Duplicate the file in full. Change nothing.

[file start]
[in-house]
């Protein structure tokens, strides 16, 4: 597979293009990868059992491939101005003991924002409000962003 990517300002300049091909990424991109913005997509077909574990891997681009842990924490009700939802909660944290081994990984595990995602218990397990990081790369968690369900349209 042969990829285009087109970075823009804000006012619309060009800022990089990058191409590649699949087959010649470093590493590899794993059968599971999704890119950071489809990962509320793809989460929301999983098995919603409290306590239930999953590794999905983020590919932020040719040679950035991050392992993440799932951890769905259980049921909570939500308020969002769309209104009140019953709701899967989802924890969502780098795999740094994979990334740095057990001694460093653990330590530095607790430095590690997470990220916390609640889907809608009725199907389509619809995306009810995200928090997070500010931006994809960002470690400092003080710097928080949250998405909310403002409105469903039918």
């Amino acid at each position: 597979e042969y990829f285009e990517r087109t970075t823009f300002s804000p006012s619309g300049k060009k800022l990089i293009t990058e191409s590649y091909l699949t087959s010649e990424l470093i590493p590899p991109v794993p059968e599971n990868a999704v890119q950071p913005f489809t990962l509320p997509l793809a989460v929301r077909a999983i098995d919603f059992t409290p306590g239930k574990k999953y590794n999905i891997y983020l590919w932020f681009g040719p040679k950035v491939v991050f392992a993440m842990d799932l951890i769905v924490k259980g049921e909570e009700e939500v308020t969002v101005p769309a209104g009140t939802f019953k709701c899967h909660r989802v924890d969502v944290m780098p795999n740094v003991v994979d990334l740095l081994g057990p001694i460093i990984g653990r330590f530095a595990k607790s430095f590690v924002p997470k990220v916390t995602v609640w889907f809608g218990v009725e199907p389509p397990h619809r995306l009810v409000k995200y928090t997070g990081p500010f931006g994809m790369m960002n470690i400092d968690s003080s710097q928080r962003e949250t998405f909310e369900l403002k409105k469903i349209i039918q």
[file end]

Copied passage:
[in-house]
């Protein structure tokens, strides 16, 4: 597979293009990868059992491939101005003991924002409000962003 990517300002300049091909990424991109913005997509077909574990891997681009842990924490009700939802909660944290081994990984595990995602218990397990990081790369968690369900349209 042969990829285009087109970075823009804000006012619309060009800022990089990058191409590649699949087959010649470093590493590899794993059968599971999704890119950071489809990962509320793809989460929301999983098995919603409290306590239930999953590794999905983020590919932020040719040679950035991050392992993440799932951890769905259980049921909570939500308020969002769309209104009140019953709701899967989802924890969502780098795999740094994979990334740095057990001694460093653990330590530095607790430095590690997470990220916390609640889907809608009725199907389509619809995306009810995200928090997070500010931006994809960002470690400092003080710097928080949250998405909310403002409105469903039918």
């Amino acid at each position: 597979e042969y990829f285009e990517r087109t970075t823009f300002s804000p006012s619309g300049k060009k800022l990089i293009t990058e191409s590649y091909l699949t087959s010649e990424l470093i590493p590899p991109v794993p059968e599971n990868a999704v890119q950071p913005f489809t990962l509320p997509l793809a989460v929301r077909a999983i098995d919603f059992t409290p306590g239930k574990k999953y590794n999905i891997y983020l590919w932020f681009g040719p040679k950035v491939v991050f392992a993440m842990d799932l951890i769905v924490k259980g049921e909570e009700e939500v308020t969002v101005p769309a209104g009140t939802f019953k709701c899967h909660r989802v924890d969502v944290m780098p795999n740094v003991v994979d990334l740095l081994g057990p001694i460093i990984g653990r330590f530095a595990k607790s430095f590690v924002p997470k990220v916390t995602v609640w889907f809608g218990v009725e199907p389509p397990h619809r995306l009810v409000k995200y928090t997070g990081p500010f931006g994809m790369m960002n470690i400092d968690s003080s710097q928080r962003e949250t998405f909310e369900l403002k409105k469903i349209i039918q």